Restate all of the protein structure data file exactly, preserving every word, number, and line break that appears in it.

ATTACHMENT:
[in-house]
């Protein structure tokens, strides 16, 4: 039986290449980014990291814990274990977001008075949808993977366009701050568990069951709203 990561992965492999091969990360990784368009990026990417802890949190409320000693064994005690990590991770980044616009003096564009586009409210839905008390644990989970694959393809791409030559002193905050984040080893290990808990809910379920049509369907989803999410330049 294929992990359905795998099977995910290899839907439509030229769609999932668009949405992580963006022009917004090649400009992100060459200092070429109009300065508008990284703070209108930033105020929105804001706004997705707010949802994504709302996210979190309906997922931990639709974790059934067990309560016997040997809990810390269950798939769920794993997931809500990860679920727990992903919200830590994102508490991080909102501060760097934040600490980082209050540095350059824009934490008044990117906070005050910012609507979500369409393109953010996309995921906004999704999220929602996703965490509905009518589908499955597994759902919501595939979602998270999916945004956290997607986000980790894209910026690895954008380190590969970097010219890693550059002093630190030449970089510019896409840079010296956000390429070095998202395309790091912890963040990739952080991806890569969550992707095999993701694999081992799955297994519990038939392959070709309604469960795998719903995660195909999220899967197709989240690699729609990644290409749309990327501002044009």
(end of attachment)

[in-house]
């Protein structure tokens, strides 16, 4: 039986290449980014990291814990274990977001008075949808993977366009701050568990069951709203 990561992965492999091969990360990784368009990026990417802890949190409320000693064994005690990590991770980044616009003096564009586009409210839905008390644990989970694959393809791409030559002193905050984040080893290990808990809910379920049509369907989803999410330049 294929992990359905795998099977995910290899839907439509030229769609999932668009949405992580963006022009917004090649400009992100060459200092070429109009300065508008990284703070209108930033105020929105804001706004997705707010949802994504709302996210979190309906997922931990639709974790059934067990309560016997040997809990810390269950798939769920794993997931809500990860679920727990992903919200830590994102508490991080909102501060760097934040600490980082209050540095350059824009934490008044990117906070005050910012609507979500369409393109953010996309995921906004999704999220929602996703965490509905009518589908499955597994759902919501595939979602998270999916945004956290997607986000980790894209910026690895954008380190590969970097010219890693550059002093630190030449970089510019896409840079010296956000390429070095998202395309790091912890963040990739952080991806890569969550992707095999993701694999081992799955297994519990038939392959070709309604469960795998719903995660195909999220899967197709989240690699729609990644290409749309990327501002044009």